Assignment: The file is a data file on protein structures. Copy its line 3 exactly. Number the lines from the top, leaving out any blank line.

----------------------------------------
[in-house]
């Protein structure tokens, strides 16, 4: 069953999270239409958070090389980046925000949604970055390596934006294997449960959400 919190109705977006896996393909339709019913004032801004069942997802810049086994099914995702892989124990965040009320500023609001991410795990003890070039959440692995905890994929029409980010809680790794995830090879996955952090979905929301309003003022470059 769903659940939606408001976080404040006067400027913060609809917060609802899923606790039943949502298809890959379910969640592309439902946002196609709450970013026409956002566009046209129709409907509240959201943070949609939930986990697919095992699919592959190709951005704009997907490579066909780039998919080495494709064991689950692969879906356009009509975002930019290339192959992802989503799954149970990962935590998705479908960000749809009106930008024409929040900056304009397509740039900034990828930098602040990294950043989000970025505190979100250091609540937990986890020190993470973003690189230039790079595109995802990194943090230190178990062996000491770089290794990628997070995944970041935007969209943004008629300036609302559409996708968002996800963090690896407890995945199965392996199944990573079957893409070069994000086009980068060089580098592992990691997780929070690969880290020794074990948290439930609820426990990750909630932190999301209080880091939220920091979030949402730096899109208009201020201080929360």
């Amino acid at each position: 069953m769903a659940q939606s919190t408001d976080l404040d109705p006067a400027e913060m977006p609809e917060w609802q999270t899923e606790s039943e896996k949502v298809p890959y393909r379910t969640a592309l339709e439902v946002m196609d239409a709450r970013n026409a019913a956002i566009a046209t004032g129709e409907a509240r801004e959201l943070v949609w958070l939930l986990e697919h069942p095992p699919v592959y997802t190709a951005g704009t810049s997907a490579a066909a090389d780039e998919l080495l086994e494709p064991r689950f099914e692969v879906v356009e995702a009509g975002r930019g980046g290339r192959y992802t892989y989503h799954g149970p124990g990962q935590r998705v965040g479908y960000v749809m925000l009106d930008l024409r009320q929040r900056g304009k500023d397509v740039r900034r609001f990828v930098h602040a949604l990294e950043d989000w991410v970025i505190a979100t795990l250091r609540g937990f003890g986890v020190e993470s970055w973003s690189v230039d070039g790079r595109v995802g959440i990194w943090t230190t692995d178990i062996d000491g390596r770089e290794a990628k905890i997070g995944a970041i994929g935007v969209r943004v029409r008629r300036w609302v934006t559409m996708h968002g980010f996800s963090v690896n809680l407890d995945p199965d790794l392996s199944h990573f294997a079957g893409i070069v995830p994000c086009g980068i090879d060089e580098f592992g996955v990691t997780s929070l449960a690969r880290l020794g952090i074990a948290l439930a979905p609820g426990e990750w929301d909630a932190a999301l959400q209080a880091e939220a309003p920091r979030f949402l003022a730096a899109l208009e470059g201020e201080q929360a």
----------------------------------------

């Amino acid at each position: 069953m769903a659940q939606s919190t408001d976080l404040d109705p006067a400027e913060m977006p609809e917060w609802q999270t899923e606790s039943e896996k949502v298809p890959y393909r379910t969640a592309l339709e439902v946002m196609d239409a709450r970013n026409a019913a956002i566009a046209t004032g129709e409907a509240r801004e959201l943070v949609w958070l939930l986990e697919h069942p095992p699919v592959y997802t190709a951005g704009t810049s997907a490579a066909a090389d780039e998919l080495l086994e494709p064991r689950f099914e692969v879906v356009e995702a009509g975002r930019g980046g290339r192959y992802t892989y989503h799954g149970p124990g990962q935590r998705v965040g479908y960000v749809m925000l009106d930008l024409r009320q929040r900056g304009k500023d397509v740039r900034r609001f990828v930098h602040a949604l990294e950043d989000w991410v970025i505190a979100t795990l250091r609540g937990f003890g986890v020190e993470s970055w973003s690189v230039d070039g790079r595109v995802g959440i990194w943090t230190t692995d178990i062996d000491g390596r770089e290794a990628k905890i997070g995944a970041i994929g935007v969209r943004v029409r008629r300036w609302v934006t559409m996708h968002g980010f996800s963090v690896n809680l407890d995945p199965d790794l392996s199944h990573f294997a079957g893409i070069v995830p994000c086009g980068i090879d060089e580098f592992g996955v990691t997780s929070l449960a690969r880290l020794g952090i074990a948290l439930a979905p609820g426990e990750w929301d909630a932190a999301l959400q209080a880091e939220a309003p920091r979030f949402l003022a730096a899109l208009e470059g201020e201080q929360a």